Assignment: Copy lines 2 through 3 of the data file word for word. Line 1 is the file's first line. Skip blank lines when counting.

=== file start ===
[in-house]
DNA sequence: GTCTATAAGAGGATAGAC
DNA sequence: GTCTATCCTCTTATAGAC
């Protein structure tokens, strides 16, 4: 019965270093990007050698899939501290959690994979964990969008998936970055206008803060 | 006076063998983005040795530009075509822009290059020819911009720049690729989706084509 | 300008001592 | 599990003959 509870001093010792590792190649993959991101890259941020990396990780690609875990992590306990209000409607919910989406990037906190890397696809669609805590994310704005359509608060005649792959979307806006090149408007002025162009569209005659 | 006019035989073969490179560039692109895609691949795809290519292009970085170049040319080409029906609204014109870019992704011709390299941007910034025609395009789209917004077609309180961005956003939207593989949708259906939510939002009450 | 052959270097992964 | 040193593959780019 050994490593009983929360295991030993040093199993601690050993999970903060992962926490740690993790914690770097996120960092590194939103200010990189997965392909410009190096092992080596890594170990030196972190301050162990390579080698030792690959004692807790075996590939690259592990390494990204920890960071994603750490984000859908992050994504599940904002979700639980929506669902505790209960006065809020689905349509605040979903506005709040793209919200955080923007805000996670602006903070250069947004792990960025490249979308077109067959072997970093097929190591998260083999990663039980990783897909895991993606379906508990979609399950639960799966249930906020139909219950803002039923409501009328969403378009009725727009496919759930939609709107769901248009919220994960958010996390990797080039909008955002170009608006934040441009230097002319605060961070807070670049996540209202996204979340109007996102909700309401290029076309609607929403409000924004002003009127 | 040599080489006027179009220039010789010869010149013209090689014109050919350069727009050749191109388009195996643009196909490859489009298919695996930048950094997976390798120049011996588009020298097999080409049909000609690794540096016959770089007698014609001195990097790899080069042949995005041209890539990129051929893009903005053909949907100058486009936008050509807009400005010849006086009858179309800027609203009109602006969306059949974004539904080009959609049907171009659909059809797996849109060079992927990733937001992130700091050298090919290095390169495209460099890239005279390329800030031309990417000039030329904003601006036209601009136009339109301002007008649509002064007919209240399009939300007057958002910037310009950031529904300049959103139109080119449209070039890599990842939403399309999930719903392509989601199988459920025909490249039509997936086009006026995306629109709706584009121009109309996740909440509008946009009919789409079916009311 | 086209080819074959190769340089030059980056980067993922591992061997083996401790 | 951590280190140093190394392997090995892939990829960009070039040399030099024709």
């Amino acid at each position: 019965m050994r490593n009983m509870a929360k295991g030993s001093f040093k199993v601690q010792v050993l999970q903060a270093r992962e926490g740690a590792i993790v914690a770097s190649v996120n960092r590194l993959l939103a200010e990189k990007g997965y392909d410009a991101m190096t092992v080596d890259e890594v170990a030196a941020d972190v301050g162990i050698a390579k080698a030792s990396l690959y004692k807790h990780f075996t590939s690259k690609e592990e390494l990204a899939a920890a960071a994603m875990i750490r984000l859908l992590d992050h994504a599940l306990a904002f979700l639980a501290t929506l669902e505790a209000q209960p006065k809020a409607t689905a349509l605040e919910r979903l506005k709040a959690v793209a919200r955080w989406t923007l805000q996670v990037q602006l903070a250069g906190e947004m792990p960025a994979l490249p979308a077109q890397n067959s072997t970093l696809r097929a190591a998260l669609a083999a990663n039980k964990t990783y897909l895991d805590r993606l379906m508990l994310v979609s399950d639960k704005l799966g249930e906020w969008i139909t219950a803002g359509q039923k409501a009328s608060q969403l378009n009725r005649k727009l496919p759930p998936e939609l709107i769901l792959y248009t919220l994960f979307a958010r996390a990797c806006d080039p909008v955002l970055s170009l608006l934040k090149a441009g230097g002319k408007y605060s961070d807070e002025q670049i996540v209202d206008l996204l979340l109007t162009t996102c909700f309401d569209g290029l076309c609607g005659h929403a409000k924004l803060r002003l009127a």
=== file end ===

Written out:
DNA sequence: GTCTATAAGAGGATAGAC
DNA sequence: GTCTATCCTCTTATAGAC